I tried to organize a few day tours from Taormina, but the timings were off or they had already been booked up. So if you go in full summer, think about what you want to see, plan your activities, and book them online. You will even get a discount if you book online. It’s much better than standing in line at the tourist offices in Taormina. There are numerous companies offering day trips of Etna, trips to the Aeolian Islands, A ‘Godfather Tour,’ day trips to Siracusa and Noto, wine tasting tours and Sicilian cooking classes. Most of these leave from the main bus terminal at Via Luigi Pirandello in Taormina.
A couple of good companies for sightseeing, cultural and hop-on, hop-off experiences are CitybySee tours, Prestelli tours and SiciIy Excursions. I arranged a local cooking class at the organic Red & the White Hosteria, which was great, but I actually fell onto that by overhearing a conversation during dinner.
For a cool, unique culinary experience, take a cooking class at Red & White Hostaria, and you will learn how to make traditional Sicilian macaroni, Eggplant Parmigiana, Pasta Norma and baked fish. Read more about my Sicilian Cooking Class.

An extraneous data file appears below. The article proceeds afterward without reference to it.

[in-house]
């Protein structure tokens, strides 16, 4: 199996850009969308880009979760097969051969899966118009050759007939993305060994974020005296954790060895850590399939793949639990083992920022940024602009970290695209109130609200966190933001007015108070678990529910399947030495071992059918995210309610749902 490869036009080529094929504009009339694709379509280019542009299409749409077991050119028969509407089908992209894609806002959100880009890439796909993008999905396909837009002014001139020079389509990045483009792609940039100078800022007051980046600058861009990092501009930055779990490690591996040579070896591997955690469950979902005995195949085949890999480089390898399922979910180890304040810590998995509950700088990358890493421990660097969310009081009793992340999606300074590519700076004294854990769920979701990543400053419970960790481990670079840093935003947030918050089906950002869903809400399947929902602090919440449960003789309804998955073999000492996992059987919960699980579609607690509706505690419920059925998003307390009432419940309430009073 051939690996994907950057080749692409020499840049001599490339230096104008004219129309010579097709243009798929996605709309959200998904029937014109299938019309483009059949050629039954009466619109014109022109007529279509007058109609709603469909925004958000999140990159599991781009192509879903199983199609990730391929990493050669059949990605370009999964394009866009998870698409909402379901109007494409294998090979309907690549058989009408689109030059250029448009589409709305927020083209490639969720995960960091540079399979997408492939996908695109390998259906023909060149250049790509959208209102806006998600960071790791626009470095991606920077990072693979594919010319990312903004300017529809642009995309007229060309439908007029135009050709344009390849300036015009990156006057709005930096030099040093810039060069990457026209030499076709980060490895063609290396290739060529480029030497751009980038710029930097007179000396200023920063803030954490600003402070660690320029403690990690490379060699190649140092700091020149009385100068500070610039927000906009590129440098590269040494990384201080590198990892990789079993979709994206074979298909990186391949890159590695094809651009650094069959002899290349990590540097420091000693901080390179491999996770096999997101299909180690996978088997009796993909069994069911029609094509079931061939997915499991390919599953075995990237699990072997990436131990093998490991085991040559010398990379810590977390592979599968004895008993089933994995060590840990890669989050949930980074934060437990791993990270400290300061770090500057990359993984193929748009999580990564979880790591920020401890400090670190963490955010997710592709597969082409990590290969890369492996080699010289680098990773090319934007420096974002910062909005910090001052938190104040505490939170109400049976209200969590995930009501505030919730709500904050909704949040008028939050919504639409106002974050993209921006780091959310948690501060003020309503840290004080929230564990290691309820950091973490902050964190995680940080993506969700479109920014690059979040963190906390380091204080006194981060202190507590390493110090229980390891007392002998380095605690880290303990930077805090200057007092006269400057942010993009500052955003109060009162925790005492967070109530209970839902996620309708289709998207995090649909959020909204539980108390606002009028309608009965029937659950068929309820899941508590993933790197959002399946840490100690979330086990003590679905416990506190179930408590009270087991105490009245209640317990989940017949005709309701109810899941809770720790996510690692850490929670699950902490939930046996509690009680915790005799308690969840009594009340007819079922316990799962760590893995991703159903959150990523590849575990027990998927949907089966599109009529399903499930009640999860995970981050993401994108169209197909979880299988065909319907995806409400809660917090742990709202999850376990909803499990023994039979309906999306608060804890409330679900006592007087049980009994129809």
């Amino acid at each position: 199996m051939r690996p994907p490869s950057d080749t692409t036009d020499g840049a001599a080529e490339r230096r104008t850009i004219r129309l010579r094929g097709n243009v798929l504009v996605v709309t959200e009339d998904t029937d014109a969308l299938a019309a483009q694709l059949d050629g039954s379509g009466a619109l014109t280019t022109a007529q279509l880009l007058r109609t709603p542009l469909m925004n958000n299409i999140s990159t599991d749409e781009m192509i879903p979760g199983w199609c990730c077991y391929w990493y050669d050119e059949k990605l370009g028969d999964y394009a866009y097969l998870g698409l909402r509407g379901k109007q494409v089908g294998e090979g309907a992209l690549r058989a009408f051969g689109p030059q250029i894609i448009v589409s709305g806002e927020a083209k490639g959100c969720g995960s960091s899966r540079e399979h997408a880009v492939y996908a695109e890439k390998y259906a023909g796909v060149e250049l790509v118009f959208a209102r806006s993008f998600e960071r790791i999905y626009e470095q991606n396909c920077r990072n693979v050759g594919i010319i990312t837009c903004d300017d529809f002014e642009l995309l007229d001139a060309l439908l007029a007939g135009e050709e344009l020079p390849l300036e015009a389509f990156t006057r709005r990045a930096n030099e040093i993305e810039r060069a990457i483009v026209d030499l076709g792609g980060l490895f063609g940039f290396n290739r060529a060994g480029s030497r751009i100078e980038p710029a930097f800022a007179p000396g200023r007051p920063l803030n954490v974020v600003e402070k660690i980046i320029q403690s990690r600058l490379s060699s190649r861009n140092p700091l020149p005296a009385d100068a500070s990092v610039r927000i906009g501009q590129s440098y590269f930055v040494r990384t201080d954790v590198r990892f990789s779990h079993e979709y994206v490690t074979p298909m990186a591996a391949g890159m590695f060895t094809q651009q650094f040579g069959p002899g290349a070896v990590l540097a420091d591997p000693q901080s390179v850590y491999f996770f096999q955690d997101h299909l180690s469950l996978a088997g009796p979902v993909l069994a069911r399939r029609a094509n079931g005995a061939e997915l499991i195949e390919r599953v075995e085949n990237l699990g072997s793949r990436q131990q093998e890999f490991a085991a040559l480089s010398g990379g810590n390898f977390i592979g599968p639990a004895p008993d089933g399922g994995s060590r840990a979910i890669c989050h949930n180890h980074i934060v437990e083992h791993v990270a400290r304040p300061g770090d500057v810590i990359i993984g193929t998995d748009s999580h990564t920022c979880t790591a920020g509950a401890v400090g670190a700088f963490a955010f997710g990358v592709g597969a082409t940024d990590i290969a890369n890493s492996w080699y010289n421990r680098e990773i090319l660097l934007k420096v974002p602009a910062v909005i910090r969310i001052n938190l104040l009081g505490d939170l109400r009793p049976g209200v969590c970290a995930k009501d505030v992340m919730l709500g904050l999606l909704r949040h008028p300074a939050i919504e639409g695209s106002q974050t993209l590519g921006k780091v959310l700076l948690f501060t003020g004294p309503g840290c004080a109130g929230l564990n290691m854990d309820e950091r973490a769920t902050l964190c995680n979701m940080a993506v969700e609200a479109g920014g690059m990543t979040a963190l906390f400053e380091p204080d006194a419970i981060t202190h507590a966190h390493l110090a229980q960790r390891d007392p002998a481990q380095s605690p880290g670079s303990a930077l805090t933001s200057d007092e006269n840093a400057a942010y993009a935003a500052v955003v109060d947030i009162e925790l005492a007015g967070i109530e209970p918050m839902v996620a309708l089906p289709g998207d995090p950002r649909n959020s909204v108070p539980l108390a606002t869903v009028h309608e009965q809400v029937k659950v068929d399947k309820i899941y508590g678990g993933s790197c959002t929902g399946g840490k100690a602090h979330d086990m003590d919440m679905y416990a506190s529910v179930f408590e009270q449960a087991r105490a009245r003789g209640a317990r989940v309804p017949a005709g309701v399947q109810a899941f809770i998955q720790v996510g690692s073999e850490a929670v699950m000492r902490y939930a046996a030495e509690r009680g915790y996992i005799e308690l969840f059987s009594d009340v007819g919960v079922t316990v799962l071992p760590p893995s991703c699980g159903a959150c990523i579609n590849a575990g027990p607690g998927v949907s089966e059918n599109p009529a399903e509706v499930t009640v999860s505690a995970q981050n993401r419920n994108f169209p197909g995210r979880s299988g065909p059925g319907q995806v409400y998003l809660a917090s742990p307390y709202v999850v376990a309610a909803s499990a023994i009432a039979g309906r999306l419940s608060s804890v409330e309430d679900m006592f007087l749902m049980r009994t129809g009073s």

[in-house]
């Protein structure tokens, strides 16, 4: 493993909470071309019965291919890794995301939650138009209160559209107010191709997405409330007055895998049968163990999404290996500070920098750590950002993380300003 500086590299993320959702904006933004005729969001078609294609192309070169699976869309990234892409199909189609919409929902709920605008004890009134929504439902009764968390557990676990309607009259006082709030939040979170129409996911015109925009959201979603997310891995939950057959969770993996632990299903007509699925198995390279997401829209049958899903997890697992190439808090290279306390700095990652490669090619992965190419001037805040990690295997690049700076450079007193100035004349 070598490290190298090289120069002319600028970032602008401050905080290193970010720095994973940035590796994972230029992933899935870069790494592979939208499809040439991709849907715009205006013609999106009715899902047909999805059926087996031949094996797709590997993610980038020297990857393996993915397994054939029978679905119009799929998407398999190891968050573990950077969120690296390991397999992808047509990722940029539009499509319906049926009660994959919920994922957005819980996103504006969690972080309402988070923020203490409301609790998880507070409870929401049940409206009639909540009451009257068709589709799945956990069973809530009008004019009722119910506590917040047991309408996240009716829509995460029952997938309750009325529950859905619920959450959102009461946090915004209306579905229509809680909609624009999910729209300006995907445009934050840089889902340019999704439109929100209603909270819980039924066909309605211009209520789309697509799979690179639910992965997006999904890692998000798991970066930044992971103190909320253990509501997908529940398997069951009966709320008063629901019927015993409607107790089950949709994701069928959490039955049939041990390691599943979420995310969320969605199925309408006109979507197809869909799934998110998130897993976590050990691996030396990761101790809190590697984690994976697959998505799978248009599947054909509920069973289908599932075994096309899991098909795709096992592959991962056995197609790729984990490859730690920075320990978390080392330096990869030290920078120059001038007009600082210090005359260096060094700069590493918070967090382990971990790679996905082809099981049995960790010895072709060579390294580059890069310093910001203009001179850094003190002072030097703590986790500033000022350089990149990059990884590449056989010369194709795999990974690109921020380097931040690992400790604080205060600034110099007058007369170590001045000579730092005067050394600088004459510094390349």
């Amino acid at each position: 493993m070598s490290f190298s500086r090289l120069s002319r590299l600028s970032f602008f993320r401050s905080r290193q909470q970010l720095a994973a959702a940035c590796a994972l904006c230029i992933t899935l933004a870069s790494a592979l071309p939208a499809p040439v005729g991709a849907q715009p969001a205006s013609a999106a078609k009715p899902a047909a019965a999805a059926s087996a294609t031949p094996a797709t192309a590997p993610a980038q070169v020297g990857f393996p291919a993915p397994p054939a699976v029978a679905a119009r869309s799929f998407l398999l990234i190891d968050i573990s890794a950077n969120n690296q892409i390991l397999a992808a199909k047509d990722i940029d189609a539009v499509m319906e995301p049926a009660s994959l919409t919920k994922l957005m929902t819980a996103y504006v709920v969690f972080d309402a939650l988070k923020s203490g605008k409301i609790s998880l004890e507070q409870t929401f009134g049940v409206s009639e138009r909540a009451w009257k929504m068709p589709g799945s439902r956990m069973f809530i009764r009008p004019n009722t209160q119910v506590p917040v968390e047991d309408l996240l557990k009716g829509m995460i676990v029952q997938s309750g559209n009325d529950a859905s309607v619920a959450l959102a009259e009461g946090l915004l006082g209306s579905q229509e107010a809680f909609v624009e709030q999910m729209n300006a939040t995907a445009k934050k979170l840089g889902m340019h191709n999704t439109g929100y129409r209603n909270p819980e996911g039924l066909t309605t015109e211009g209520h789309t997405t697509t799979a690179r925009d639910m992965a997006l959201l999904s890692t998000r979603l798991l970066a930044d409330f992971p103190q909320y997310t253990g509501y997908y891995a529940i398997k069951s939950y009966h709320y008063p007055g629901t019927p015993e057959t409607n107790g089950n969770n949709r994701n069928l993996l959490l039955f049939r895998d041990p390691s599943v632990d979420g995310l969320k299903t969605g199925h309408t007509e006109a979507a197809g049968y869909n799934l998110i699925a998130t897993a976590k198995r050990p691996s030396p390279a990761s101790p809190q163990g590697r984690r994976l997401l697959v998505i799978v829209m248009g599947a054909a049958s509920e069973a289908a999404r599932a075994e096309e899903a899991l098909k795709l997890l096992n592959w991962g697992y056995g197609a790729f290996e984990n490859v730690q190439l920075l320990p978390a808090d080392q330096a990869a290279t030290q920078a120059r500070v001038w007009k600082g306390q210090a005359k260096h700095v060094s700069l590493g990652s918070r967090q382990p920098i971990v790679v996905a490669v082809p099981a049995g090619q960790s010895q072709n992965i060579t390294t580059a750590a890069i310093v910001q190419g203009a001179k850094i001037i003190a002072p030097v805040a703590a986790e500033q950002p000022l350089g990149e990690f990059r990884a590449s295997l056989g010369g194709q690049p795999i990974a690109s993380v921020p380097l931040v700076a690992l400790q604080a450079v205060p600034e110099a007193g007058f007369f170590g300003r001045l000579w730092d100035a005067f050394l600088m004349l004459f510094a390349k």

Best time to visit Taormina
You will have more of an authentic feel if you visit Taormina in the spring and fall. The prices will be a bit more appropriate and the locals will have more time to share with you their authentic Sicilian lives. The best time to visit Taormina is April/May and Sept/October. The weather will be nice, but not as scorching hot as full summer.
And I’d go as far as to suggest April and May are the best times to visit Taormina. In Italy, the season typically starts just after Easter and the hotels and restaurants aren’t yet exhausted like they will be in September and October. Several places shut for the winter as well, so visit Taormina early in the season for the ‘freshest’ staff and go later in the season to get the best deals on hotels.